By Susan Bowerman, director of nutrition training at Herbalife
Cutting carbs at dinner
The idea of a carb cut-off (a strategy that refers to the ‘starchy’ carbs like rice, bread, potatoes and pasta – not the healthy carbs like fruits and veggies) works primarily because people use it like a ‘food rule’ – as in, “I only eat dessert once a week”, or “I make sure to have protein with every meal or snack”.
Carbohydrates aren’t any more fattening in the evening than they are at any other time of the day – it’s just that your evening meal probably used to include them, and now it doesn’t. Cut out a portion of rice, a baked potato or a pile of pasta at night – or any time of the day, for that matter – and you easily eliminate a few hundred calories. That’s why the carb cut-off strategy works.
It’s a bit like the old idea of food combining, which suggested that your body couldn’t digest certain types of foods when eaten together – like proteins and carbohydrates. Obviously, if you subscribed to this notion, you’d almost automatically cut calories. No more could you eat your usual eggs, toast and fruit in the morning – you were stuck with either eggs or toast and fruit, but not all three. There wasn’t anything magical about food combining. Any way you sliced it, you were simply eating less.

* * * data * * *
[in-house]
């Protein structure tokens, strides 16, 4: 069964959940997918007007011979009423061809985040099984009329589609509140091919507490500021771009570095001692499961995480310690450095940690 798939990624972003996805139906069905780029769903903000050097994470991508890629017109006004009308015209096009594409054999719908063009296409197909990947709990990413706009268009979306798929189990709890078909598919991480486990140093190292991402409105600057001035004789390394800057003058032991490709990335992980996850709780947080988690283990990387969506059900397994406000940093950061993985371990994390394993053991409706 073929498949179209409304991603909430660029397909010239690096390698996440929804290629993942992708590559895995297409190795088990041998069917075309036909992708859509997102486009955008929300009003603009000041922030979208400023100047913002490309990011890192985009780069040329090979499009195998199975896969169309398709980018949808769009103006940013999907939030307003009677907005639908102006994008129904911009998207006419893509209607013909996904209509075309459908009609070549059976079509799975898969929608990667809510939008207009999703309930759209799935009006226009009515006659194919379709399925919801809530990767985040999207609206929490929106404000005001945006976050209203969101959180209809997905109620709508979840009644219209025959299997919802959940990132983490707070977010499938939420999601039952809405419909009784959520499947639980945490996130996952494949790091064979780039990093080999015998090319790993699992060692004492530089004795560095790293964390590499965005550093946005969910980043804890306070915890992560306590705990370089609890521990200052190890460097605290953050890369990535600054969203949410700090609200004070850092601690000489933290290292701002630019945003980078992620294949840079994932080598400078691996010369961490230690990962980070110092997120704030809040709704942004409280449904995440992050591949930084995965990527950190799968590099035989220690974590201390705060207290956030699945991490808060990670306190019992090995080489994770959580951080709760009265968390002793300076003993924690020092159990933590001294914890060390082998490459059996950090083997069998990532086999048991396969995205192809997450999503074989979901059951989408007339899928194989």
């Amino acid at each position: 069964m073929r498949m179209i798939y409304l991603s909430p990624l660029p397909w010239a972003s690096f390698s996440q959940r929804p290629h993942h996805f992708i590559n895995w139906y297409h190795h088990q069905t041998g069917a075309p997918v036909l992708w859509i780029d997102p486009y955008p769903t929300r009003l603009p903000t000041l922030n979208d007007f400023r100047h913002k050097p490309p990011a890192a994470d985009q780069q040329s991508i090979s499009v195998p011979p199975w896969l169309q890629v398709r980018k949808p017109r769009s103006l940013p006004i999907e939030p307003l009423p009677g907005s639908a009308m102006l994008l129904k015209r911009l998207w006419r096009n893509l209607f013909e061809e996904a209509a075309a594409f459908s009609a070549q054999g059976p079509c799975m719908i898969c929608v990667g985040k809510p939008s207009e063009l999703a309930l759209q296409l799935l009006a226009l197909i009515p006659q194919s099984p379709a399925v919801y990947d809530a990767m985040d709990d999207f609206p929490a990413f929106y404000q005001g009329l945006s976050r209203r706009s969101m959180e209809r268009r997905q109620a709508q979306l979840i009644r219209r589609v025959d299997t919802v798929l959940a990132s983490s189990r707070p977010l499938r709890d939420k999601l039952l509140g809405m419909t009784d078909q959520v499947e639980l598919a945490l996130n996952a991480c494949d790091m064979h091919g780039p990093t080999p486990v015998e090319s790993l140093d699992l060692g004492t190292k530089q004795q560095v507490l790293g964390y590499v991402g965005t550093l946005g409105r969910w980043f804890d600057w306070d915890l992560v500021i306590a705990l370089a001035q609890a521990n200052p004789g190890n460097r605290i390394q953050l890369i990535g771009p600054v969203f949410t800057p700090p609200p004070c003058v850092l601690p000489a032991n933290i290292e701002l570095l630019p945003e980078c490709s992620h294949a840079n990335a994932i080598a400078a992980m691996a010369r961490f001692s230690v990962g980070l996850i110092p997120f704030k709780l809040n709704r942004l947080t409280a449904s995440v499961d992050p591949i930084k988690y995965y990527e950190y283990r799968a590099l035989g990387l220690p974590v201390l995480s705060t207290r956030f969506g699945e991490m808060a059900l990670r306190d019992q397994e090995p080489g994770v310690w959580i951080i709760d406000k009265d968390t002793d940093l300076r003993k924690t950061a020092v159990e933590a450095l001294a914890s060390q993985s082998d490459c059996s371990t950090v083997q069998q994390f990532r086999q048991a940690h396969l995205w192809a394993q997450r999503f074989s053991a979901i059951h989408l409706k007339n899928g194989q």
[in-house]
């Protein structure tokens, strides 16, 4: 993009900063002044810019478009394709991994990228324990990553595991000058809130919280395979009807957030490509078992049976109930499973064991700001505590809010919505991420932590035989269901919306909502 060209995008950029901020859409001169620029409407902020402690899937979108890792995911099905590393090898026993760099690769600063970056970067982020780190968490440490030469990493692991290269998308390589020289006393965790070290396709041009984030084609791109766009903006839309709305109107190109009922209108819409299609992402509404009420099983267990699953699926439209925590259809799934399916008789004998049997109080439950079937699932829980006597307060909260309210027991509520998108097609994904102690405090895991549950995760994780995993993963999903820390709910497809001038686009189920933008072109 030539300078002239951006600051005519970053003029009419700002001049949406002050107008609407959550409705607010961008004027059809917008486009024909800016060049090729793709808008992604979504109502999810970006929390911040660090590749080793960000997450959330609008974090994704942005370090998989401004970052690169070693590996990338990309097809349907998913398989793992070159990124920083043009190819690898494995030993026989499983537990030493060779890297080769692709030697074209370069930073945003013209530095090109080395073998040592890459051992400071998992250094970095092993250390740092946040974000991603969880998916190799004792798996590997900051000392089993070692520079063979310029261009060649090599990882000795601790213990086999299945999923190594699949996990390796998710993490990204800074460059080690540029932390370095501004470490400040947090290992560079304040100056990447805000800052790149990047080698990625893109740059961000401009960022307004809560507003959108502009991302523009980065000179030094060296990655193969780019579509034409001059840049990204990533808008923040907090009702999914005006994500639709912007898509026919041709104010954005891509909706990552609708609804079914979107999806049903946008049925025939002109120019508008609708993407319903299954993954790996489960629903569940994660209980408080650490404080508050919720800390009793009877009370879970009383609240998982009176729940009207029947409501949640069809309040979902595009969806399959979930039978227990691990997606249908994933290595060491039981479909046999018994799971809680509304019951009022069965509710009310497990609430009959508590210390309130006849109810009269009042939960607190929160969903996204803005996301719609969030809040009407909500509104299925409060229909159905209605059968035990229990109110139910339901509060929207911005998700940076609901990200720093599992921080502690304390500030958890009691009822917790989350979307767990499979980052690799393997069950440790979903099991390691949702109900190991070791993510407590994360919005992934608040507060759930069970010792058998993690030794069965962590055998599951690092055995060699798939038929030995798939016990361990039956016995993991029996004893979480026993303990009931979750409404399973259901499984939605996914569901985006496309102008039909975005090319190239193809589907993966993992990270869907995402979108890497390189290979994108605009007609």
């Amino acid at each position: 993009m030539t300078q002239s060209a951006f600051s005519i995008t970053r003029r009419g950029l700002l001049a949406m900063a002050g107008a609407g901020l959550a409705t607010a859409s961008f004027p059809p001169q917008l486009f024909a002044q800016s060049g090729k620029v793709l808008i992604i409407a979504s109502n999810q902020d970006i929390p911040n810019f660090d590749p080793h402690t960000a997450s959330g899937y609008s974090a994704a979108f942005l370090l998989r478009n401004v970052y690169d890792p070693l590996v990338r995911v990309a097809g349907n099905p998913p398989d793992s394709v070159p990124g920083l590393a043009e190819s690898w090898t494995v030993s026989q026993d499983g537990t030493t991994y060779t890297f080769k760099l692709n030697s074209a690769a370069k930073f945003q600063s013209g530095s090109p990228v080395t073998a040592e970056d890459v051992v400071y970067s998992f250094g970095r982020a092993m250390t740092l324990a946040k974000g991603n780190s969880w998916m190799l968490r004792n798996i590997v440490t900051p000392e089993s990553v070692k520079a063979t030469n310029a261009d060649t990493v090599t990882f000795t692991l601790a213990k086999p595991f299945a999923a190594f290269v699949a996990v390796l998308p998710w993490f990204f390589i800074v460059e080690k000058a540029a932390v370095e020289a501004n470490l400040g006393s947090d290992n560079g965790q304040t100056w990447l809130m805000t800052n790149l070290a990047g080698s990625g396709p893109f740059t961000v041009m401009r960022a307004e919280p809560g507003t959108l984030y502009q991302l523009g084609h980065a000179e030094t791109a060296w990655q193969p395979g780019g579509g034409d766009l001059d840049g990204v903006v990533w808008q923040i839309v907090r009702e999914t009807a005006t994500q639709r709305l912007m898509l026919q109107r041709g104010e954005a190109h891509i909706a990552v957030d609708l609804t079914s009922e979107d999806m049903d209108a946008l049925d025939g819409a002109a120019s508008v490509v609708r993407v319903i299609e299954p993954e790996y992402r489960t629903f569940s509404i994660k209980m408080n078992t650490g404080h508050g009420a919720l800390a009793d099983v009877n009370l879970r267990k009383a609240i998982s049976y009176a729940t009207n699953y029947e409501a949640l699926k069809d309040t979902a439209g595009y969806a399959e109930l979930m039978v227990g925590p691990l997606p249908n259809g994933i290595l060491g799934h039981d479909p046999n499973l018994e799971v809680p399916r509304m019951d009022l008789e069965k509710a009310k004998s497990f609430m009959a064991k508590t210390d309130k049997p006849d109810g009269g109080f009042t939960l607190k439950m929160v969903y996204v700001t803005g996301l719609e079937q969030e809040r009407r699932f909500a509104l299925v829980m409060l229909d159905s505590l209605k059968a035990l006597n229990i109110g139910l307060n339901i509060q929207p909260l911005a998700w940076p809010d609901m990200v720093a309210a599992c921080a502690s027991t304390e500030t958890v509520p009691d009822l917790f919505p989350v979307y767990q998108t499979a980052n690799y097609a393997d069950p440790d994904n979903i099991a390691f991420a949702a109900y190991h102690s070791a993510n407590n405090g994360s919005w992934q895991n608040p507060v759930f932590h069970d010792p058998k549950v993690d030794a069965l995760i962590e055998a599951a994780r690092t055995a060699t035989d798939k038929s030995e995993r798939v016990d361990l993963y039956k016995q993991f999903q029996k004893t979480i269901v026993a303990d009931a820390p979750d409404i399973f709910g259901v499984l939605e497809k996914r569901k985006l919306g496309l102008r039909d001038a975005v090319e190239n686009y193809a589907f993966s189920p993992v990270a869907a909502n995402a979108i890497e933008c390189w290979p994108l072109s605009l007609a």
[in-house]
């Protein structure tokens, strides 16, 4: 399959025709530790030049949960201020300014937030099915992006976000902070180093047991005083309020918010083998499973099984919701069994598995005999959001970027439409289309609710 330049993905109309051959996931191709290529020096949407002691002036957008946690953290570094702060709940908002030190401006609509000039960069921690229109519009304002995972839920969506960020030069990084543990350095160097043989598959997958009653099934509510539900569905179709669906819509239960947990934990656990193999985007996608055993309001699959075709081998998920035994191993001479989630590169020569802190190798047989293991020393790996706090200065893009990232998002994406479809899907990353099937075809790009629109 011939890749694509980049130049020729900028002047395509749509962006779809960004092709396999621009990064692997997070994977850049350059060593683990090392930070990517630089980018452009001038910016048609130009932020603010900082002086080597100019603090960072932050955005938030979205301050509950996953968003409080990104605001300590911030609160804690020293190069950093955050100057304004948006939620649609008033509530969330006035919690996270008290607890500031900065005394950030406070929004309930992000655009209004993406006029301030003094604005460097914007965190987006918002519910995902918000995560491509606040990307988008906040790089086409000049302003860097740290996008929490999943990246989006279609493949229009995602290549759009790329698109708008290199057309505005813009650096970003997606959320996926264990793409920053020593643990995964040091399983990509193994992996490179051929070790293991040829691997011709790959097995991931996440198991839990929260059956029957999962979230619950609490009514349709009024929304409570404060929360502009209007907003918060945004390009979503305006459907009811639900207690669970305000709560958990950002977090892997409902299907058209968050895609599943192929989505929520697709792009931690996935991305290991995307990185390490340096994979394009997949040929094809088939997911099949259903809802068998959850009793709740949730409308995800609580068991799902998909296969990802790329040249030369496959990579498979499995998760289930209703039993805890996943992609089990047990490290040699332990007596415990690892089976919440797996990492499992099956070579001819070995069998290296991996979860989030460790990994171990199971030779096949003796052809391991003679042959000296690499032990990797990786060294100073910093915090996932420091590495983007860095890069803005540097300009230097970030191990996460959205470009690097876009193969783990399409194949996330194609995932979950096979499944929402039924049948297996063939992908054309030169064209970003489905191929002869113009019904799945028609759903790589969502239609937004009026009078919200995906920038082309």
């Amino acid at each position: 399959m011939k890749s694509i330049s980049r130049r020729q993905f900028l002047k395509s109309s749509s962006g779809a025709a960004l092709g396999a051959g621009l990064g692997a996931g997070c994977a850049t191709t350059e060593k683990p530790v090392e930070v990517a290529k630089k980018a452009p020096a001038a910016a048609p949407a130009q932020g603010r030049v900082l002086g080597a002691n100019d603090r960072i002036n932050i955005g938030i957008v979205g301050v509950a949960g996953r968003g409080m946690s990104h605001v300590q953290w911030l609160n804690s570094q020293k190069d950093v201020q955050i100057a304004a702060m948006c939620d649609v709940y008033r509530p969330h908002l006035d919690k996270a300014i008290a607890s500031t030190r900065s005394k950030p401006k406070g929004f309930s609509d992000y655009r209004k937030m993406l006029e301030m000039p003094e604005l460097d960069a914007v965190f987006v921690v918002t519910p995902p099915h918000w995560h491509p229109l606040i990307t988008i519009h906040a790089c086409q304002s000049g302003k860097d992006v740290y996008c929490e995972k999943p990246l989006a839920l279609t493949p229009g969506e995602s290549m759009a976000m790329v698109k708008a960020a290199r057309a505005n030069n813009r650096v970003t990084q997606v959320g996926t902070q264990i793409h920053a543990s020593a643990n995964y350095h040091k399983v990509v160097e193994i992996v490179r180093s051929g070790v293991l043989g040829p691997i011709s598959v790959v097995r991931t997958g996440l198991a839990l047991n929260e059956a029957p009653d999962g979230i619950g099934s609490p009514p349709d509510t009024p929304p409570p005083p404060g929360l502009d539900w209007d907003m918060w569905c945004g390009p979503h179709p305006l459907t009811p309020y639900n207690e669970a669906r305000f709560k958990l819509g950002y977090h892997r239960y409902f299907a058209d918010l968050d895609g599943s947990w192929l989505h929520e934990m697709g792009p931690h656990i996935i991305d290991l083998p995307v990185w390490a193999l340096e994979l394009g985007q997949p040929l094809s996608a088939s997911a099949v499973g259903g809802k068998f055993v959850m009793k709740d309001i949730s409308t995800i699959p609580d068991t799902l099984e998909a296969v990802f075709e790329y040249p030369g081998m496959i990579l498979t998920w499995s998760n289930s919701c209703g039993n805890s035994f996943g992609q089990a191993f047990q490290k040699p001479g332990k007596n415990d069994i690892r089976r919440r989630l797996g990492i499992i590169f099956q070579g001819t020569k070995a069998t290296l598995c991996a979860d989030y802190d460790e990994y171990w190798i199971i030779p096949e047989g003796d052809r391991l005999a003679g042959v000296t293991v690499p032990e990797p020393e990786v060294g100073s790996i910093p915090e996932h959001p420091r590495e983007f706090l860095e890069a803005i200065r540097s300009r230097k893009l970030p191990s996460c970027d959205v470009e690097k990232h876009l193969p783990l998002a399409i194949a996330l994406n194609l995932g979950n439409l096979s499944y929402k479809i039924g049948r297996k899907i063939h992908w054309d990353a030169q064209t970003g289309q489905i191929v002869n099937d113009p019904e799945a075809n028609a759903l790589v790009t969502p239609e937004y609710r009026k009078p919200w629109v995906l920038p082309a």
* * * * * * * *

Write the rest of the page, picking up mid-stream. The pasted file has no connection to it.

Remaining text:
Why it works for some people
Part of the reason the carb cut-off may work for people is that the evening meal tends to be the largest – so not eating starches in the evening might cut out more calories than if you cut them at other (usually smaller) meals during the day. And, if you’re replacing those starchy carbs with, say, a bigger pile of veggies, that’s going to save you a bundle of calories too.
When it comes down to it, food combining or carb cut-offs are just strategies that might help you to limit your calorie intake. They’re gimmicks, but so what? If you eat less when you eat with your left hand instead of your usual right, or if you eat less when you eat only one colour of food per day (one of my patients tried this … she gave up when she got to blue), it doesn’t matter to me – as long as you’re eating a well-balanced diet and meeting your nutrient needs.
When cutting carbs doesn’t work
Just bear in mind that if you eat more than you should – at any time, carbs or no carbs – your weight isn’t going to budge. When the carb cut-off rule doesn’t work for people, it’s usually because they make up for it during the day – packing in as many carbs as they can before curfew time.
About the author: By Susan Bowerman is a registered dietitian and a board-certified specialist in sports dietetics.
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